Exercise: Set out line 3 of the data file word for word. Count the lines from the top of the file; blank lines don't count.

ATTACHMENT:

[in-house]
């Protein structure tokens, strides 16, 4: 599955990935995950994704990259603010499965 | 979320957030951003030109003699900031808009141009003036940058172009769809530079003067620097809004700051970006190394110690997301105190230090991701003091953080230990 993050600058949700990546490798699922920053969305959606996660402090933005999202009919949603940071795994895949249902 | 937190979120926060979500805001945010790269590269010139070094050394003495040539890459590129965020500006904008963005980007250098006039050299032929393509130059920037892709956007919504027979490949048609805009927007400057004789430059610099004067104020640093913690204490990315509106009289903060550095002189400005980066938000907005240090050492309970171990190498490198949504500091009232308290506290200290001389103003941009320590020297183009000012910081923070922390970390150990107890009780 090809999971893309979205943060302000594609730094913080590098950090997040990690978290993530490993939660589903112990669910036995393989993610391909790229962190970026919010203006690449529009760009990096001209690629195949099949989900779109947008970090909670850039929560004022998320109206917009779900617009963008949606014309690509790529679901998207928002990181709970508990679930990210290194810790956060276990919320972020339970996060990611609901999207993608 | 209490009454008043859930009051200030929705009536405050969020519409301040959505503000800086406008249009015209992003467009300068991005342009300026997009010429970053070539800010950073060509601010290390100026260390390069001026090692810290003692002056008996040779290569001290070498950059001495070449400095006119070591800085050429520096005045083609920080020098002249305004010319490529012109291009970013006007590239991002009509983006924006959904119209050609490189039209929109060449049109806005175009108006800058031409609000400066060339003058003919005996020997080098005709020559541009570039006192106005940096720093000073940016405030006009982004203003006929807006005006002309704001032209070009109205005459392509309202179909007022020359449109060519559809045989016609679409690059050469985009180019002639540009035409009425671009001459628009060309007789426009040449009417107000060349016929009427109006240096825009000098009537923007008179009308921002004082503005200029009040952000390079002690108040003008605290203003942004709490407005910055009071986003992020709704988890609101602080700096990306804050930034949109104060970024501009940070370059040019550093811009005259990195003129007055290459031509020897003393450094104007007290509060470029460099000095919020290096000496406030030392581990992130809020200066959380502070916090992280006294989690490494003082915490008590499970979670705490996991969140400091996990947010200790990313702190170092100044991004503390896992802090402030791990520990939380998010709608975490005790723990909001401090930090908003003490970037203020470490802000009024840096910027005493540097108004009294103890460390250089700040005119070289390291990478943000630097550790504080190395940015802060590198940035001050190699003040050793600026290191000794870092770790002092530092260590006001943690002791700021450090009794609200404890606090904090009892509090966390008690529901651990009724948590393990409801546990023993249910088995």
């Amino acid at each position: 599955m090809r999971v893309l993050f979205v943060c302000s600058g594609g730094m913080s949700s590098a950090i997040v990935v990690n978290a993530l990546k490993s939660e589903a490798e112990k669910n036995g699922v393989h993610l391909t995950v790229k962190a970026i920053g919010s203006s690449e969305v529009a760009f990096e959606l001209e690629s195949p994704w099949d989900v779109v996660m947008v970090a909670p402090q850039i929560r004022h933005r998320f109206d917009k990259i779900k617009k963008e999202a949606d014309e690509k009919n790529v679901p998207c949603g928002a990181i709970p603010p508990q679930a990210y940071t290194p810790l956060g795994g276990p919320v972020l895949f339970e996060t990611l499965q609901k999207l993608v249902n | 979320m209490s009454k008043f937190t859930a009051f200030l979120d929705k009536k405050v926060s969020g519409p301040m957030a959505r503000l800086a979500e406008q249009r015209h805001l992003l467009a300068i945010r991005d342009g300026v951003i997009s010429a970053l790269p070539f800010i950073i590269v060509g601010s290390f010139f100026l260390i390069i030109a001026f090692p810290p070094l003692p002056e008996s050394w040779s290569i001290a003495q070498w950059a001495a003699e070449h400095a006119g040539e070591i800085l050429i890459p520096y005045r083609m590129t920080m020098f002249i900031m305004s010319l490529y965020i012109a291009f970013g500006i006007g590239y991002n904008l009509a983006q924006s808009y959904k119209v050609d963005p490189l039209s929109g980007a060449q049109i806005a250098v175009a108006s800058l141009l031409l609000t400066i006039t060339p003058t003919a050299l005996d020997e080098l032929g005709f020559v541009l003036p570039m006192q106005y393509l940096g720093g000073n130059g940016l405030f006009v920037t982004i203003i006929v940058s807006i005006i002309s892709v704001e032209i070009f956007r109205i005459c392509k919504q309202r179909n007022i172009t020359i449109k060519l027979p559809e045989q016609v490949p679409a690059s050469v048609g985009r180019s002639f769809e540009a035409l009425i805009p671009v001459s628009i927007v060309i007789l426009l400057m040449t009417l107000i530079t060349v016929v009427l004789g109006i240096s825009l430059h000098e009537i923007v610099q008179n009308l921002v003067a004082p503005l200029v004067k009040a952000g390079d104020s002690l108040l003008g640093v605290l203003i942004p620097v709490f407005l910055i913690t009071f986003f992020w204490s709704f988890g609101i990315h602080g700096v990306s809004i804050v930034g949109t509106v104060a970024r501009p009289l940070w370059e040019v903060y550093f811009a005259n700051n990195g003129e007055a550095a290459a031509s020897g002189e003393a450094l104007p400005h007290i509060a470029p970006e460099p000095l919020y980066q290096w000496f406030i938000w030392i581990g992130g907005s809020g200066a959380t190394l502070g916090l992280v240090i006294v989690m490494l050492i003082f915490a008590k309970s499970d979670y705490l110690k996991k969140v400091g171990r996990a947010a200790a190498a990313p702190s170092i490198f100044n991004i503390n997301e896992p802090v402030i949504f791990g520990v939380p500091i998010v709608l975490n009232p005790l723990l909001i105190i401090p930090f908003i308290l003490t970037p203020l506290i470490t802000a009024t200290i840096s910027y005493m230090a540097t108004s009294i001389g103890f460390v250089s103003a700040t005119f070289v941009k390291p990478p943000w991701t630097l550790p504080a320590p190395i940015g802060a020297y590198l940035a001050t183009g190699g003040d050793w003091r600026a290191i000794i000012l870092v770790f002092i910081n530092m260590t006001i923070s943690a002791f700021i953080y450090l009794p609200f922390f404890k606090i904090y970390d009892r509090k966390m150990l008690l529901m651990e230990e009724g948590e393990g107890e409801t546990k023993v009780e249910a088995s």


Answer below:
């Amino acid at each position: 599955m090809r999971v893309l993050f979205v943060c302000s600058g594609g730094m913080s949700s590098a950090i997040v990935v990690n978290a993530l990546k490993s939660e589903a490798e112990k669910n036995g699922v393989h993610l391909t995950v790229k962190a970026i920053g919010s203006s690449e969305v529009a760009f990096e959606l001209e690629s195949p994704w099949d989900v779109v996660m947008v970090a909670p402090q850039i929560r004022h933005r998320f109206d917009k990259i779900k617009k963008e999202a949606d014309e690509k009919n790529v679901p998207c949603g928002a990181i709970p603010p508990q679930a990210y940071t290194p810790l956060g795994g276990p919320v972020l895949f339970e996060t990611l499965q609901k999207l993608v249902n | 979320m209490s009454k008043f937190t859930a009051f200030l979120d929705k009536k405050v926060s969020g519409p301040m957030a959505r503000l800086a979500e406008q249009r015209h805001l992003l467009a300068i945010r991005d342009g300026v951003i997009s010429a970053l790269p070539f800010i950073i590269v060509g601010s290390f010139f100026l260390i390069i030109a001026f090692p810290p070094l003692p002056e008996s050394w040779s290569i001290a003495q070498w950059a001495a003699e070449h400095a006119g040539e070591i800085l050429i890459p520096y005045r083609m590129t920080m020098f002249i900031m305004s010319l490529y965020i012109a291009f970013g500006i006007g590239y991002n904008l009509a983006q924006s808009y959904k119209v050609d963005p490189l039209s929109g980007a060449q049109i806005a250098v175009a108006s800058l141009l031409l609000t400066i006039t060339p003058t003919a050299l005996d020997e080098l032929g005709f020559v541009l003036p570039m006192q106005y393509l940096g720093g000073n130059g940016l405030f006009v920037t982004i203003i006929v940058s807006i005006i002309s892709v704001e032209i070009f956007r109205i005459c392509k919504q309202r179909n007022i172009t020359i449109k060519l027979p559809e045989q016609v490949p679409a690059s050469v048609g985009r180019s002639f769809e540009a035409l009425i805009p671009v001459s628009i927007v060309i007789l426009l400057m040449t009417l107000i530079t060349v016929v009427l004789g109006i240096s825009l430059h000098e009537i923007v610099q008179n009308l921002v003067a004082p503005l200029v004067k009040a952000g390079d104020s002690l108040l003008g640093v605290l203003i942004p620097v709490f407005l910055i913690t009071f986003f992020w204490s709704f988890g609101i990315h602080g700096v990306s809004i804050v930034g949109t509106v104060a970024r501009p009289l940070w370059e040019v903060y550093f811009a005259n700051n990195g003129e007055a550095a290459a031509s020897g002189e003393a450094l104007p400005h007290i509060a470029p970006e460099p000095l919020y980066q290096w000496f406030i938000w030392i581990g992130g907005s809020g200066a959380t190394l502070g916090l992280v240090i006294v989690m490494l050492i003082f915490a008590k309970s499970d979670y705490l110690k996991k969140v400091g171990r996990a947010a200790a190498a990313p702190s170092i490198f100044n991004i503390n997301e896992p802090v402030i949504f791990g520990v939380p500091i998010v709608l975490n009232p005790l723990l909001i105190i401090p930090f908003i308290l003490t970037p203020l506290i470490t802000a009024t200290i840096s910027y005493m230090a540097t108004s009294i001389g103890f460390v250089s103003a700040t005119f070289v941009k390291p990478p943000w991701t630097l550790p504080a320590p190395i940015g802060a020297y590198l940035a001050t183009g190699g003040d050793w003091r600026a290191i000794i000012l870092v770790f002092i910081n530092m260590t006001i923070s943690a002791f700021i953080y450090l009794p609200f922390f404890k606090i904090y970390d009892r509090k966390m150990l008690l529901m651990e230990e009724g948590e393990g107890e409801t546990k023993v009780e249910a088995s």